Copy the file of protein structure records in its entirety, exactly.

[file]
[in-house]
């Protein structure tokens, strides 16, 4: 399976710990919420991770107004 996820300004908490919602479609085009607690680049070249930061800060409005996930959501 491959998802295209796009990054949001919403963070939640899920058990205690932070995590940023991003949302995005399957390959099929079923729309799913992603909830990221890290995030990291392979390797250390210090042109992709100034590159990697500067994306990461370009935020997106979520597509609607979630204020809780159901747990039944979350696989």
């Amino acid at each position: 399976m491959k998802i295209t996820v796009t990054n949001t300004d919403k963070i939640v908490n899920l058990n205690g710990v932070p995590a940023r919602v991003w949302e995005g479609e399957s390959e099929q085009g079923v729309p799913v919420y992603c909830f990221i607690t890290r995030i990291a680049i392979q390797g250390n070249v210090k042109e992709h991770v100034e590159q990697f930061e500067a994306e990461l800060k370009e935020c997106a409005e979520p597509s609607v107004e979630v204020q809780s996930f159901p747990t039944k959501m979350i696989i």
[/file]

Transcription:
[in-house]
């Protein structure tokens, strides 16, 4: 399976710990919420991770107004 996820300004908490919602479609085009607690680049070249930061800060409005996930959501 491959998802295209796009990054949001919403963070939640899920058990205690932070995590940023991003949302995005399957390959099929079923729309799913992603909830990221890290995030990291392979390797250390210090042109992709100034590159990697500067994306990461370009935020997106979520597509609607979630204020809780159901747990039944979350696989």
């Amino acid at each position: 399976m491959k998802i295209t996820v796009t990054n949001t300004d919403k963070i939640v908490n899920l058990n205690g710990v932070p995590a940023r919602v991003w949302e995005g479609e399957s390959e099929q085009g079923v729309p799913v919420y992603c909830f990221i607690t890290r995030i990291a680049i392979q390797g250390n070249v210090k042109e992709h991770v100034e590159q990697f930061e500067a994306e990461l800060k370009e935020c997106a409005e979520p597509s609607v107004e979630v204020q809780s996930f159901p747990t039944k959501m979350i696989i």